said, he was anxious to defend the course he had pursued on this, question from the charges made against him. He denied that he had recommended the House to act upon any revolutionary principle. He had found that the great constituencies of the City of London had repeatedly returned a Jew to that House, and as he conceived that the House was justified under the existing law in proceeding by Resolution, he had recommended the adoption of such a course with the view of admitting Baron Rothschild to a seat. He was justified in that course by the opinion of some of the most eminent English jurists who had written upon constitutional law, by the express declaration of the late Lord Canterbury, and by the opinion of a late Premier. He felt strongly the force of the objections which had been urged against this Bill by the hon. Member for North Warwickshire. He thought it unsatisfactory, inconsistent in its character, and objectionable in the highest degree, because it did not secure the admission of the Jew to Parliament, unless the House decreed by a Resolution that they would do so; and practically, therefore, he remained excluded. They would only have continually party fighting and personal squabbles from religious motives every time a new Parliament was elected. If a Jew were qualified to sit in that House, it was not the House itself which ought to exclude him; and he objected to the Bill because it gave them a right to do so. The present measure was no final settlement of the question, and was altogether so objectionable in its principle that he hoped it never would be allowed a place on the statute-book.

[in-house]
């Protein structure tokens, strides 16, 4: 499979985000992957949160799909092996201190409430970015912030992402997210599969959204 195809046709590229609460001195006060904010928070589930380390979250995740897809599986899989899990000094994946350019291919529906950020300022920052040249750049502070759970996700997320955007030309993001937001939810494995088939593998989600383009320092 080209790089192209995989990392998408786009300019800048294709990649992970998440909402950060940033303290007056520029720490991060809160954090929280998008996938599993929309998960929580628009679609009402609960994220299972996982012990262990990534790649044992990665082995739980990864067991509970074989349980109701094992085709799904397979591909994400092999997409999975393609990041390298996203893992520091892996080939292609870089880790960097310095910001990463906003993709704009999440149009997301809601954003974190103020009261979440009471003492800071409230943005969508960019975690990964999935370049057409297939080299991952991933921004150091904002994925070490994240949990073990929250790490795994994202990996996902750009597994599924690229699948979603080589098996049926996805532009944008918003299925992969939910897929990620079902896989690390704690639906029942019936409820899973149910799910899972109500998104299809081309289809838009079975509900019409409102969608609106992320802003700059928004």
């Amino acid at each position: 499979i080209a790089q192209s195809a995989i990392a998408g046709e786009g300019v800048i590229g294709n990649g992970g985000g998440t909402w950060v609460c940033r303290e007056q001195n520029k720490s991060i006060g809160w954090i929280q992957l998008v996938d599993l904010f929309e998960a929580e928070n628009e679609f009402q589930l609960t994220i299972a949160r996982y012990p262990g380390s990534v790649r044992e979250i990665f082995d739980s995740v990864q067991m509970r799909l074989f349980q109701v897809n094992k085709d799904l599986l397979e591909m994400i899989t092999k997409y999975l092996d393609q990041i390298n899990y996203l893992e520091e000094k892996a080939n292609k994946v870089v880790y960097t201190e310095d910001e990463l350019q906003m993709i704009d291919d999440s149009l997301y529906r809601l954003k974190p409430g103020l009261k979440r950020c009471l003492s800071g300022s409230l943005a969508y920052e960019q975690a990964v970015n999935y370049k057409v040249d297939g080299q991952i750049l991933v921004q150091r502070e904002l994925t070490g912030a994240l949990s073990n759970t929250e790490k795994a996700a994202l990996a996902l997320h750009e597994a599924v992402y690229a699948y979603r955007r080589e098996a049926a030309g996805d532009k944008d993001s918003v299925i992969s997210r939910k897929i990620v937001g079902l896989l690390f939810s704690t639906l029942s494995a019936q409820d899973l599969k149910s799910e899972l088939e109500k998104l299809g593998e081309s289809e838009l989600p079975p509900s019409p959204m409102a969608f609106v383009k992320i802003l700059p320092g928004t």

said, he was unwilling, after what had fallen from his hon. Friend the Member for West Surrey (Mr. Drummond), to give a silent vote with respect to this measure. His hon. Friend was one of those who had always entertained the opinion that the admission of Jews to Parliament would destroy the exclusively Christian character of the Legislature of this country. His hon. Friend had given a somewhat severe lecture to noble Lords in "another place," as well as to those who usually agreed with him upon political questions in that House, with reference to the mode in which great legislative measures should be treated; and he had spoken, with considerable apprehension, of the course which Parliament was now pursuing. In many of those views he (Mr. Walpole) heartily concurred; but, he must say, he thought it would have been better if the hon. Gentleman had contented himself with entering a silent protest against the principle to which he objected by recording his vote against it. His hon. Friend thought the question of admitting the Jews to this House was settled. Consistently, however, with the views which his hon. Friend said ought to be taken by the statesmen of this country, he believed that if they apprehended evil from any measure submitted to Parliament it was their duty, in whatever minority they might be left, to record their vote against it. The House had so often indulged him by listening to the expression of his opinions on this question that he would not repay them so ill as now to trespass on their attention at any length. All he could say was, that he saw no reason for changing his opinions; and that being so, though the measure might be supported by those for whom he entertained the sincerest respect—he might say, the warmest affection—he could not yield up his convictions on the subject. Having said so much on that part of the question, he would add that there was one point which he thought even those who supported the admission of the Jews ought deliberately to have considered before they adopted the present measure. For the first time, as far as he knew, in the legislation of this country they were now enabling either House of Parliament, if it pleased, to do away with a general law by a Resolution. Now, general laws when passed ought to be maintained as general laws; and he must say that if the House of Lords were prepared to give way upon this question it would have been better and more satisfactory if they had frankly acquiesced in the Bill sent up from this House, instead of passing what was but a patchwork measure, and one which could not be a permanent settlement of the question. It was a patchwork measure, because it enabled the Houses of Parliament, not upon any general principle, but according to the opinions entertained by them at the time, to say whether they would or would not admit the Jews to the Legislature. But, besides this, if there existed a reason why the House of Commons should admit a Jew to a seat, he contended that the Crown ought not to be deprived of the right to place a Jew in the other House, independently of any opinion which that House might choose to entertain on the subject. Again, he thought the worst part of the Bill was that the Resolution which must be carried would not constitute a law of a permanent character, but might be reversed by the next House of Commons, whereupon the whole controversy upon this much-vexed question would revive, and it would be found much more difficult to deal with the subject on principles of sound policy. In conclusion, he would willingly have given a silent vote; but he could not forbear expressing his conviction that, in a constitutional point of view, they were not settling this question in the best manner; and, at the same time, he wished to enter his solemn protest against the admission to a Christian Legislature of those who, according to all the principles of our constitution, could not, he believed, safely and properly be allowed to sit there.